Nov. 5, 2008 -- Aloysius Puff is 17. In his short lifetime, the black teen has witnessed the appointment of the country's first and second black secretaries of state and its second black Supreme Court justice. But for a long time, he didn't believe a black person would even come close to the nation's highest office.
Now, President-elect Barack Obama "is stepping it up for all of us, especially blacks," said Puff, of Fort Wayne, Ind. "I just hope us African-Americans realize he's doing it for us, and we should give back and step up -- do what we can do, what we can accomplish."
Across the country, educators, community activists and students are hopeful that the election of Obama, whose mother was a white American and father a black African, will provide much-needed inspiration to black youth.
Obama, the First Black President
Mel Campbell, a Corona, Calif., science teacher who also leads a cultural issues class, said he has seen black students engaged in the election like never before.
"I've got students who don't talk politics who are talking politics, who are talking about futures, who are talking about plans, who wouldn't ordinarily be speaking in those terms," he said. "This presidential election has kicked open [a door] in the minds of our underachieving kids."
After seeing students' excitement about Obama's candidacy, teachers and staff at Ramapo High School in Spring Valley, N.Y., held a late-night election results party at the school Tuesday night. More than 60 percent of Ramapo High School's student body is black.
"I believe that schools can really build on this in so many ways," said Joe Farmer, the assistant superintendent of schools in the area, "and use this as inspiration from the very youngest to the oldest of our students."
Fighting Black Stereotypes
For Vinchessica Gray, 17, a high school senior in Gary, Ind., Obama's achievements are especially impressive because he started out as "an ordinary person."
That, she said, "gives other people of our color more confidence in their everyday life."
Obama also helps fight negative stereotypes of black men, said David Williams, 17, of Corona, one of Campbell's students.
"An African-American like Obama, he shows you can actually obtain an education, you can actually be smart and make a difference," Williams said. "Obama is the perfect role model for all black men."
While educators say that Obama's multicultural background may inspire all students of color, young black males are seen as an especially needy demographic.
At the start of 2008, one in every nine black males between the ages of 20 and 34 was in jail, compared with one in 30 among all American men in the same age group, according to the Pew Center on the States' Public Safety Performance Project. Black males also lag behind black females, Hispanics and whites in employment rates.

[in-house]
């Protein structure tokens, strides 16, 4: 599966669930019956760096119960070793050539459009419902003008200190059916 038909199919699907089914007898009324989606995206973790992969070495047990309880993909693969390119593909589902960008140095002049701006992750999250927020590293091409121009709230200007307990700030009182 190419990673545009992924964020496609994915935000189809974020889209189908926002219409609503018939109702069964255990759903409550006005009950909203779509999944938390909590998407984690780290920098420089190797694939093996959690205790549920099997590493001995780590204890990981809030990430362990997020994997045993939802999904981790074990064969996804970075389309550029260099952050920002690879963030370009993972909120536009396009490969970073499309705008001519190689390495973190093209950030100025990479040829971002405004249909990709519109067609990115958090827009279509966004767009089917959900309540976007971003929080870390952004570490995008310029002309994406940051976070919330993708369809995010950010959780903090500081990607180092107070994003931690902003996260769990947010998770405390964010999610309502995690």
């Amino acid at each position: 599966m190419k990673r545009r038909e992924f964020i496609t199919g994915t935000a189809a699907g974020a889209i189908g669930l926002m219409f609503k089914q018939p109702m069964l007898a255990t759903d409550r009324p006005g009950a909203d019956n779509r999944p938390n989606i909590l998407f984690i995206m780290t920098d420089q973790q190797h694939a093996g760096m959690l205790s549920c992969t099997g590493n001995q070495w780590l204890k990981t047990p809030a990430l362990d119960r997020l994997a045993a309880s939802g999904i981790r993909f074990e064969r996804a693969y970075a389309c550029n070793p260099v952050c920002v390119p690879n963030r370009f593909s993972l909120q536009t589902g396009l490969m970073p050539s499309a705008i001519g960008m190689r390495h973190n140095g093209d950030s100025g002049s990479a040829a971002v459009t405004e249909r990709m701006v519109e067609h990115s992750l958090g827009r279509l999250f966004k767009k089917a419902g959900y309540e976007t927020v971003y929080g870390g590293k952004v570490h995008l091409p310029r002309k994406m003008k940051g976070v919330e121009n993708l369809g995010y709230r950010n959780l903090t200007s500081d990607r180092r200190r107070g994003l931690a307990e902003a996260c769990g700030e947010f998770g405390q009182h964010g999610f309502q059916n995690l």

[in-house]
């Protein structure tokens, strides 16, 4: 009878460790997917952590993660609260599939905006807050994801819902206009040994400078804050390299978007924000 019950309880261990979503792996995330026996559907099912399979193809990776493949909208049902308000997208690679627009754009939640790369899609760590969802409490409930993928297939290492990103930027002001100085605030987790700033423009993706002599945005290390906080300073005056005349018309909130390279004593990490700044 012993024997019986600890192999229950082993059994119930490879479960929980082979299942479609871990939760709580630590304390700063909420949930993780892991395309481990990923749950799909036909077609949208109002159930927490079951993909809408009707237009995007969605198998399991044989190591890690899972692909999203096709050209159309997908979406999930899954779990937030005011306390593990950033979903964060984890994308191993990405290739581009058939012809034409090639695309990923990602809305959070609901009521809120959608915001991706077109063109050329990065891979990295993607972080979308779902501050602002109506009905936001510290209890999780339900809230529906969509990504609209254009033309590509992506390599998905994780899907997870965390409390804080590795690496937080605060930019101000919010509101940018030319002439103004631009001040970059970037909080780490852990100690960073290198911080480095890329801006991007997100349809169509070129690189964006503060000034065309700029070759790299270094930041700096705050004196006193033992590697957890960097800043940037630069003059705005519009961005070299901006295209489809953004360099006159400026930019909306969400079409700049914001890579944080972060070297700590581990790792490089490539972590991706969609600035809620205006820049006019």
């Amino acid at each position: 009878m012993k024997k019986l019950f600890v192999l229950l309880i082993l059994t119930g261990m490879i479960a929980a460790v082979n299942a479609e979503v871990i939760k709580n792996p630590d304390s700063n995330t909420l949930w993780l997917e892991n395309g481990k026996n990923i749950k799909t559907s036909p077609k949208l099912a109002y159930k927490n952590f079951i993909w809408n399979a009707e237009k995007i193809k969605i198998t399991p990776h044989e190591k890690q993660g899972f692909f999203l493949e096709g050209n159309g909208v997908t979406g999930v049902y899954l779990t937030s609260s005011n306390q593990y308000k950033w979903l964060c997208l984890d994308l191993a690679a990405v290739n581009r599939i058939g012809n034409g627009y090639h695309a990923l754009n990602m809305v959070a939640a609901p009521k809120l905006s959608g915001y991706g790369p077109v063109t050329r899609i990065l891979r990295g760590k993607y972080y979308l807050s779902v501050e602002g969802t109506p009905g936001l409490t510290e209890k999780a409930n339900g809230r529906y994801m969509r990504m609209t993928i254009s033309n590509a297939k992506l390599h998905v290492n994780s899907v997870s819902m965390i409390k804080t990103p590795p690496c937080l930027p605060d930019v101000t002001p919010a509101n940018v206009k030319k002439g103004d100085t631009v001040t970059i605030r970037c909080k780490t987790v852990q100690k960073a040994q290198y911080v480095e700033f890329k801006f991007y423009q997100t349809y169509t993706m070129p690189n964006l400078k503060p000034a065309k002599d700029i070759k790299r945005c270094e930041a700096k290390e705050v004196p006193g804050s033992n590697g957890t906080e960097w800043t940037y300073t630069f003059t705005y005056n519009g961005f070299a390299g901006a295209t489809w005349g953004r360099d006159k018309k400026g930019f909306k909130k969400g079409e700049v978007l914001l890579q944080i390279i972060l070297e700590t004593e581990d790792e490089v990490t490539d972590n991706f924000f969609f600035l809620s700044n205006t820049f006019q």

Many attribute the underachievement of black males in the United States to the proliferation of fatherless black households, especially in American inner cities.
Samson Davis, 35, was raised by his mother in a tough neighborhood in Newark, N.J. Growing up, he saw males who were often drug dealers and car thieves.
"They were reverse role models," he said.
Davis and two of his childhood friends grew up to pursue careers in medicine. To combat all the "reverse role models" out there, the trio -- calling themselves "The Three Doctors" -- now travel the country talking to teens about their aspirations.
Davis said Obama's example, should prove especially powerful to inner-city teens.
"When you do your Pledge of Allegiance to the United States, the president is synonymous to that flag. It's a constant reminder -- you have Barack Obama," he said. "When you walk the streets and there are kids on the corner, soliciting to sell drugs, you know that in your arsenal, you have this thought, 'I can be a Barack Obama.' You have that now to smash all those other temptations."
College-Educated Black Role Models
Obama is "living evidence of the value of education for the black students," said Kristin Klopfenstein, an associate professor at Texas Christian University who studies education and economics.
Despite the growth of a black middle class, Klopfenstein said that the typical black child is still rarely exposed to black, college-educated adults.
"The only college-educated folks that black students often see are their teachers," she said.
And in children's eyes, Klopfenstein said, their teachers' achievements may pale in comparison to the star power of successful blacks such as movie stars and rappers often portrayed in the media.
But "Obama doesn't fit into those two types of categories of what people see every day," she said.
His election, she said, will "show kids that you can be charismatic and you can be successful and you can be intellectual and you can be black at the same time."
There is another demographic that stands to benefit directly from Obama's example -- multiracial youth.
Obama defies the conventional wisdom that people of mixed races can't find acceptance among different communities, said Jenifer Bratter, a Rice University assistant professor who studies multiracial identities.
"What Barack Obama has exemplified in his campaign and his speeches and sort of the way he's represented himself, you can actually celebrate connections to multiple communities and have a coherent public identity," Bratter said.
Bratter is biracial, with a black mother and a white father.
"There's no question -- mixed race youth are watching this and it's very reassuring to see someone like him emerge," she said. "He talks very openly about his white parentage, his Kenyan parentage as well as being raised in Hawaii as well as Chicago, and it all gets bound up in the same narrative. I think for a multiracial person, it's all very inspiring that he can do all that."